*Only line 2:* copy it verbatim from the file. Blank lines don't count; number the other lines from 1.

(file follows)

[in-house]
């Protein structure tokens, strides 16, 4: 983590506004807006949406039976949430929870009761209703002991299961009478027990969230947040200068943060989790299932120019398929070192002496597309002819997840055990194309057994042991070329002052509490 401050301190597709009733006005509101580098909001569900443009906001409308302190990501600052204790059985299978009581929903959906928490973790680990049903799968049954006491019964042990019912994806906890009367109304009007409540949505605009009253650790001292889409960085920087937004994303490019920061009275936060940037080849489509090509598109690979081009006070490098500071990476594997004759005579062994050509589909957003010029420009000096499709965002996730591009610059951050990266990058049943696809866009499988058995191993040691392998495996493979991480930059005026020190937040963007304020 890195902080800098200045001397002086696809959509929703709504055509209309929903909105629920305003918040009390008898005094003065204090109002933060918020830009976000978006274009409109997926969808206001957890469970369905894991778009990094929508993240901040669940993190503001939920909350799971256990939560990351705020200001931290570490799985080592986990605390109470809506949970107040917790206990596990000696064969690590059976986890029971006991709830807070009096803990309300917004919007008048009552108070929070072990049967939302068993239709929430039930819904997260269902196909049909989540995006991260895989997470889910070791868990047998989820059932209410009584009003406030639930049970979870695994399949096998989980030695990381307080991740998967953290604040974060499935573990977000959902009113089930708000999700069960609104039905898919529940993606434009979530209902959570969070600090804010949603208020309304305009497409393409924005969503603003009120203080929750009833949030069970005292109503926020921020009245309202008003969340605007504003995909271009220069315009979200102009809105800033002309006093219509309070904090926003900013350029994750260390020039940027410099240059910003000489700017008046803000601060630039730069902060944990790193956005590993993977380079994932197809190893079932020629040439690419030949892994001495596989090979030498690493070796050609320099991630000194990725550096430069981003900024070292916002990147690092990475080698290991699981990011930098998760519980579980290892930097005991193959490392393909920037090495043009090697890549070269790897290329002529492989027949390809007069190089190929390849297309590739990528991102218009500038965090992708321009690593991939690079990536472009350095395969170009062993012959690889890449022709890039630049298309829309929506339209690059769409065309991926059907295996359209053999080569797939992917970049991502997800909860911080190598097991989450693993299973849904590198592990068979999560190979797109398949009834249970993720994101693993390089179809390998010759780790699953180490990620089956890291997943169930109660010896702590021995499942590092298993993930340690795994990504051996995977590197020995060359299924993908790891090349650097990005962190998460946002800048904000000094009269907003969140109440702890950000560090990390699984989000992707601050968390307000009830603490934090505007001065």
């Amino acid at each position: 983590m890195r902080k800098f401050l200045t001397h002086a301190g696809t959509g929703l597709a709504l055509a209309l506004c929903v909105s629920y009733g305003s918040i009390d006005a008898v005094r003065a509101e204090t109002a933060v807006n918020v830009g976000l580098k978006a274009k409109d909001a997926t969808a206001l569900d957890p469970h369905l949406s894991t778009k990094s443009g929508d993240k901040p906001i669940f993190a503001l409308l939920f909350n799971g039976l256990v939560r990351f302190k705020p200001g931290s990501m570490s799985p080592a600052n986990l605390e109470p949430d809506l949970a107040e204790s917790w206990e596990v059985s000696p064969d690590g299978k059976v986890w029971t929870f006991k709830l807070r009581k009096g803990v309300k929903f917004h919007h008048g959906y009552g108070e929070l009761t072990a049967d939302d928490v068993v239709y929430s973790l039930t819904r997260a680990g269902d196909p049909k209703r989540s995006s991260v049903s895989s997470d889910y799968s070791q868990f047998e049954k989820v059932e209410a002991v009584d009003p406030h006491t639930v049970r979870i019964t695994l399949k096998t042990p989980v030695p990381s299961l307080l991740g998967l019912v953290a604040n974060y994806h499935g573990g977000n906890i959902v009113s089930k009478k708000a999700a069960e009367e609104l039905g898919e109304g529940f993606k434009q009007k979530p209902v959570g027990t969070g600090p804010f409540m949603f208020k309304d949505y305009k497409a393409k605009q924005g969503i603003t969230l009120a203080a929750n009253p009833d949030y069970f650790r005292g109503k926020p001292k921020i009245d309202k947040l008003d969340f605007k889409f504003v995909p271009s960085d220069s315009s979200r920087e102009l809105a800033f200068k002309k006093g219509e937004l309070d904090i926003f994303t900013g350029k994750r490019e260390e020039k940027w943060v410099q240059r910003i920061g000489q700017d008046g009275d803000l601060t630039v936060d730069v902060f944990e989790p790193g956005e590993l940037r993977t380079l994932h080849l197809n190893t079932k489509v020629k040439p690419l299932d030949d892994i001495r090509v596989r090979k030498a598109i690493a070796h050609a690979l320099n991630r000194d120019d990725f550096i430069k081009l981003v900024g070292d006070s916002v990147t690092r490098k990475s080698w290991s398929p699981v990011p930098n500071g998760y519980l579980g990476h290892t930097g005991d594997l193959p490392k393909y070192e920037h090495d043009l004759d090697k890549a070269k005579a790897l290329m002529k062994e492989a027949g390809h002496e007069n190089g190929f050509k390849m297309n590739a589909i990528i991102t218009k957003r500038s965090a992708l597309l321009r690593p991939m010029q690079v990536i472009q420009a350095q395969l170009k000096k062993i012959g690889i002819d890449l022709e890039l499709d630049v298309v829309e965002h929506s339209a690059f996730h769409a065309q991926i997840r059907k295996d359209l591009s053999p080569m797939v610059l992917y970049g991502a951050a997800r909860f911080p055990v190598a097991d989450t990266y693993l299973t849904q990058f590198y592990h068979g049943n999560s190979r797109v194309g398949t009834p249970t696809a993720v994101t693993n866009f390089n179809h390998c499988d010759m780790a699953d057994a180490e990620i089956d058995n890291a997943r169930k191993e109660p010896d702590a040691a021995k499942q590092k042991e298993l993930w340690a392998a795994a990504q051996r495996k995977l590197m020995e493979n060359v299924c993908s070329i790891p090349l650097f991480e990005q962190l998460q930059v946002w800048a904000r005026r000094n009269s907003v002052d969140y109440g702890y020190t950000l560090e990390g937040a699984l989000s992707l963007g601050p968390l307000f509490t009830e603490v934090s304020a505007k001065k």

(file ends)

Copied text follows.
């Protein structure tokens, strides 16, 4: 983590506004807006949406039976949430929870009761209703002991299961009478027990969230947040200068943060989790299932120019398929070192002496597309002819997840055990194309057994042991070329002052509490 401050301190597709009733006005509101580098909001569900443009906001409308302190990501600052204790059985299978009581929903959906928490973790680990049903799968049954006491019964042990019912994806906890009367109304009007409540949505605009009253650790001292889409960085920087937004994303490019920061009275936060940037080849489509090509598109690979081009006070490098500071990476594997004759005579062994050509589909957003010029420009000096499709965002996730591009610059951050990266990058049943696809866009499988058995191993040691392998495996493979991480930059005026020190937040963007304020 890195902080800098200045001397002086696809959509929703709504055509209309929903909105629920305003918040009390008898005094003065204090109002933060918020830009976000978006274009409109997926969808206001957890469970369905894991778009990094929508993240901040669940993190503001939920909350799971256990939560990351705020200001931290570490799985080592986990605390109470809506949970107040917790206990596990000696064969690590059976986890029971006991709830807070009096803990309300917004919007008048009552108070929070072990049967939302068993239709929430039930819904997260269902196909049909989540995006991260895989997470889910070791868990047998989820059932209410009584009003406030639930049970979870695994399949096998989980030695990381307080991740998967953290604040974060499935573990977000959902009113089930708000999700069960609104039905898919529940993606434009979530209902959570969070600090804010949603208020309304305009497409393409924005969503603003009120203080929750009833949030069970005292109503926020921020009245309202008003969340605007504003995909271009220069315009979200102009809105800033002309006093219509309070904090926003900013350029994750260390020039940027410099240059910003000489700017008046803000601060630039730069902060944990790193956005590993993977380079994932197809190893079932020629040439690419030949892994001495596989090979030498690493070796050609320099991630000194990725550096430069981003900024070292916002990147690092990475080698290991699981990011930098998760519980579980290892930097005991193959490392393909920037090495043009090697890549070269790897290329002529492989027949390809007069190089190929390849297309590739990528991102218009500038965090992708321009690593991939690079990536472009350095395969170009062993012959690889890449022709890039630049298309829309929506339209690059769409065309991926059907295996359209053999080569797939992917970049991502997800909860911080190598097991989450693993299973849904590198592990068979999560190979797109398949009834249970993720994101693993390089179809390998010759780790699953180490990620089956890291997943169930109660010896702590021995499942590092298993993930340690795994990504051996995977590197020995060359299924993908790891090349650097990005962190998460946002800048904000000094009269907003969140109440702890950000560090990390699984989000992707601050968390307000009830603490934090505007001065």